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Benjamin Samuel Bloom, one of the greatest minds to influence the field of education, was born on February 21, 1913 in Lansford, Pennsylvania. As a.

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Presentation on theme: "Benjamin Samuel Bloom, one of the greatest minds to influence the field of education, was born on February 21, 1913 in Lansford, Pennsylvania. As a."— Presentation transcript:

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3 Benjamin Samuel Bloom, one of the greatest minds to influence the field of education, was born on February 21, 1913 in Lansford, Pennsylvania. As a young man, he was already an avid reader and curious researcher. Bloom received both a bachelor’s and master’s degree from Pennsylvania State University in He went on to earn a doctorate’s degree from the University of Chicago in 1942, where he acted as first a staff member of the Board of Examinations ( ), then a University Examiner ( ), as well as an instructor in the Department of Education, beginning in In 1970, Bloom was honored with becoming a Charles H. Swift Distinguished Professor at the University of Chicago.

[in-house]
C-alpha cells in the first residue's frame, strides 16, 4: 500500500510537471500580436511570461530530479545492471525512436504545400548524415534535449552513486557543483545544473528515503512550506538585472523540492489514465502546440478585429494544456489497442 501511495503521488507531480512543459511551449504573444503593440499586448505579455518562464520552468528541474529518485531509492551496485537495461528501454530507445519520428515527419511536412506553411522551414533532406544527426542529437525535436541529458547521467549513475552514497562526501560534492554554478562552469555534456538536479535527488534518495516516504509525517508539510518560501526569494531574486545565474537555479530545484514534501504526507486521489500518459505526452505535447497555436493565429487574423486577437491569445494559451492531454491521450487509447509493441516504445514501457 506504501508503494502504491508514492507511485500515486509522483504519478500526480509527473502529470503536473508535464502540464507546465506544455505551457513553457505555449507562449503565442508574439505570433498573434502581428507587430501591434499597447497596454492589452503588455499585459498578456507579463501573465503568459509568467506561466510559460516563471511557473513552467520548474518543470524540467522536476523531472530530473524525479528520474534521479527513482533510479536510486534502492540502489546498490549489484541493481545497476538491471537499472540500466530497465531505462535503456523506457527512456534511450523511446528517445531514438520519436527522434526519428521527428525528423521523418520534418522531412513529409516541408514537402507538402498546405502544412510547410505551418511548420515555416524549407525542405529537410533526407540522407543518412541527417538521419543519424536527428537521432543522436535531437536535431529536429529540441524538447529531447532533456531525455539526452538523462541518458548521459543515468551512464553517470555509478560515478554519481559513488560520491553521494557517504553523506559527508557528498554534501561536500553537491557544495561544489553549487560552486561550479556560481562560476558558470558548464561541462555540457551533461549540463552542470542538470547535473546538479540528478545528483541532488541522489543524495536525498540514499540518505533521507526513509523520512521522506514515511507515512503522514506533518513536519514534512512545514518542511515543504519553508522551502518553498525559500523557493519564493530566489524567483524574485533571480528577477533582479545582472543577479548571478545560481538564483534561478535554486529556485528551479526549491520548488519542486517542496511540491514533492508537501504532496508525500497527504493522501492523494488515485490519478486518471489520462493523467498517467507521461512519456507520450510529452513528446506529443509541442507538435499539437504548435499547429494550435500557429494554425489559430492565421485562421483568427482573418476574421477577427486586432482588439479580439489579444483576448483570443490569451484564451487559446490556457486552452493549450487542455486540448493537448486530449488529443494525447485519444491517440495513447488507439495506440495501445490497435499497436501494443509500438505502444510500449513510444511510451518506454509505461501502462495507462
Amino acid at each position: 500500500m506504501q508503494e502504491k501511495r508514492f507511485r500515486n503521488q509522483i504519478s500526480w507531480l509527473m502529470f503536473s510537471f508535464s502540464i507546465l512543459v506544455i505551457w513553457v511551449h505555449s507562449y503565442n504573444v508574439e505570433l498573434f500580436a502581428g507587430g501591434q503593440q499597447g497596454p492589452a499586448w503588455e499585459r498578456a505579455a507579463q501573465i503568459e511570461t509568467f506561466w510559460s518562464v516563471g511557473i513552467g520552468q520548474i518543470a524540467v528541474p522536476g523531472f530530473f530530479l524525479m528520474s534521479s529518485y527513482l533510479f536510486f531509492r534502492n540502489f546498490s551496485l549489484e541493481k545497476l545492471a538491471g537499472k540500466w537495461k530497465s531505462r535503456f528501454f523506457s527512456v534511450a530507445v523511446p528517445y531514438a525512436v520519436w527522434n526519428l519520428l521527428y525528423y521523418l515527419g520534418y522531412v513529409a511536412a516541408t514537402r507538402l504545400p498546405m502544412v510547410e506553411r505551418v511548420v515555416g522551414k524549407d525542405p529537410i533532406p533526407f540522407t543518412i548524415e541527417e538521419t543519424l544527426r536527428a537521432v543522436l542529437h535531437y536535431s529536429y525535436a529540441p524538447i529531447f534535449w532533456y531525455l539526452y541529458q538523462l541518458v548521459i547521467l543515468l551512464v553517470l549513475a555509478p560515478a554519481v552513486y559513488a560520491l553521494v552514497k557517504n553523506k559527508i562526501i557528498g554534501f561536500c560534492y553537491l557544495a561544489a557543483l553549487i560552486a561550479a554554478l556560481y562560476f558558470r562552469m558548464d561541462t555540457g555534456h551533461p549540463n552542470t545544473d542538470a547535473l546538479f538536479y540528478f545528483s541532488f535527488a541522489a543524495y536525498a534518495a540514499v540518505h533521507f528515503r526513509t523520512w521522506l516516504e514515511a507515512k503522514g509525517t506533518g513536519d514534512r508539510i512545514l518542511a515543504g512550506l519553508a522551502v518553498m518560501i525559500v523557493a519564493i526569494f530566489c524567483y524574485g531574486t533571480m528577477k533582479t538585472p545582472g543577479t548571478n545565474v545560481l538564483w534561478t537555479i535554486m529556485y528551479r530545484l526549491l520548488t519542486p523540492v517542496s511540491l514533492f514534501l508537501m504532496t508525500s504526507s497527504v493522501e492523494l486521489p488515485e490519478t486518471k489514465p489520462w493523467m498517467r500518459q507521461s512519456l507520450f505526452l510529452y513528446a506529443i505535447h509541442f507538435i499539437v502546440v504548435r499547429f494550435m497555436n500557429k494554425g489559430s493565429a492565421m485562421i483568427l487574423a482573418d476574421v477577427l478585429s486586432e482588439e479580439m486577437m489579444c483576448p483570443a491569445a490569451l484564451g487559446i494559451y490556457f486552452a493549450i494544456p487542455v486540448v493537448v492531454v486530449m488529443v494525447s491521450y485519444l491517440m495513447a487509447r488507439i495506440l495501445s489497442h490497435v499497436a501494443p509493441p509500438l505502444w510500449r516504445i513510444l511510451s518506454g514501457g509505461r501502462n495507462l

4 Bloom’s most recognized and highly regarded initial work spawned from his collaboration with his mentor and fellow examiner Ralph W. Tyler and came to be known as Bloom’s Taxonomy. These ideas are highlighted in his third publication, Taxonomy of Educational Objectives: Handbook I, The Cognitive Domain. He later wrote a second handbook for the taxonomy in 1964, which focuses on the affective domain. Bloom’s research in early childhood education, published in his 1964 Stability and Change in Human Characteristics sparked widespread interest in children and learning and eventually and directly led to the formation of the Head Start program in America. In all, Bloom wrote or collaborated on eighteen publications from Aside from his scholarly contributions to the field of education, Benjamin Bloom was an international activist and educational consultant. In 1957, he traveled to India to conduct workshops on evaluation, which led to great changes in the Indian educational system. He helped create the International Association for the Evaluation of Educational Achievement, the IEA, and organized the International Seminar for Advanced Training in Curriculum Development. He developed the Measurement, Evaluation, and Statistical Analysis (MESA) program at eh University of Chicago. He was chairman of both the research and development committees of the College Entrance Examination Board and the president of the American Educational Research Association. Benjamin Bloom died in his home in Chicago on September 13, In addition to his many accomplishments, he was a dedicated family man and was survived by his wife and two sons. Bloom’s most recognized and highly regarded initial work spawned from his collaboration with his mentor and fellow examiner Ralph W. Tyler and came to be known as Bloom’s Taxonomy. These ideas are highlighted in his third publication, Taxonomy of Educational Objectives: Handbook I, The Cognitive Domain. He later wrote a second handbook for the taxonomy in 1964, which focuses on the affective domain. Bloom’s research in early childhood education, published in his 1964 Stability and Change in Human Characteristics sparked widespread interest in children and learning and eventually and directly led to the formation of the Head Start program in America. In all, Bloom wrote or collaborated on eighteen publications from Aside from his scholarly contributions to the field of education, Benjamin Bloom was an international activist and educational consultant. In 1957, he traveled to India to conduct workshops on evaluation, which led to great changes in the Indian educational system. He helped create the International Association for the Evaluation of Educational Achievement, the IEA, and organized the International Seminar for Advanced Training in Curriculum Development. He developed the Measurement, Evaluation, and Statistical Analysis (MESA) program at eh University of Chicago. He was chairman of both the research and development committees of the College Entrance Examination Board and the president of the American Educational Research Association. Benjamin Bloom died in his home in Chicago on September 13, In addition to his many accomplishments, he was a dedicated family man and was survived by his wife and two sons.